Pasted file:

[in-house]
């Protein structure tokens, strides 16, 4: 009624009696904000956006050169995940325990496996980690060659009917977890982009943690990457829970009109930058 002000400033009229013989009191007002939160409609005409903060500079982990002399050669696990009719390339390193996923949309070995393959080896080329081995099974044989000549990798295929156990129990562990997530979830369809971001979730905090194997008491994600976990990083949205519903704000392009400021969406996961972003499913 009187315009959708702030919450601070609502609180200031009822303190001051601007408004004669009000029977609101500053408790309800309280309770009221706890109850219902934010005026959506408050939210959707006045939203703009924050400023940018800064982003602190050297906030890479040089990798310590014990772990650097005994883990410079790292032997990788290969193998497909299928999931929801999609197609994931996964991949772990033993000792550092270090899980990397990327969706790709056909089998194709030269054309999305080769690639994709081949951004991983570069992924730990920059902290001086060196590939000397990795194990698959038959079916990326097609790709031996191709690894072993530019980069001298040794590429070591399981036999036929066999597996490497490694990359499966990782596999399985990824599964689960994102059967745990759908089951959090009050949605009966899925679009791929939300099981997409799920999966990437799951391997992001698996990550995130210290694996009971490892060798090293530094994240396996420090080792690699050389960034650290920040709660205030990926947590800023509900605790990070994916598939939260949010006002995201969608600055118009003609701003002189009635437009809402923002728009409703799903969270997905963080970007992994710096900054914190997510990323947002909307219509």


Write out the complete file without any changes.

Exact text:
[in-house]
């Protein structure tokens, strides 16, 4: 009624009696904000956006050169995940325990496996980690060659009917977890982009943690990457829970009109930058 002000400033009229013989009191007002939160409609005409903060500079982990002399050669696990009719390339390193996923949309070995393959080896080329081995099974044989000549990798295929156990129990562990997530979830369809971001979730905090194997008491994600976990990083949205519903704000392009400021969406996961972003499913 009187315009959708702030919450601070609502609180200031009822303190001051601007408004004669009000029977609101500053408790309800309280309770009221706890109850219902934010005026959506408050939210959707006045939203703009924050400023940018800064982003602190050297906030890479040089990798310590014990772990650097005994883990410079790292032997990788290969193998497909299928999931929801999609197609994931996964991949772990033993000792550092270090899980990397990327969706790709056909089998194709030269054309999305080769690639994709081949951004991983570069992924730990920059902290001086060196590939000397990795194990698959038959079916990326097609790709031996191709690894072993530019980069001298040794590429070591399981036999036929066999597996490497490694990359499966990782596999399985990824599964689960994102059967745990759908089951959090009050949605009966899925679009791929939300099981997409799920999966990437799951391997992001698996990550995130210290694996009971490892060798090293530094994240396996420090080792690699050389960034650290920040709660205030990926947590800023509900605790990070994916598939939260949010006002995201969608600055118009003609701003002189009635437009809402923002728009409703799903969270997905963080970007992994710096900054914190997510990323947002909307219509």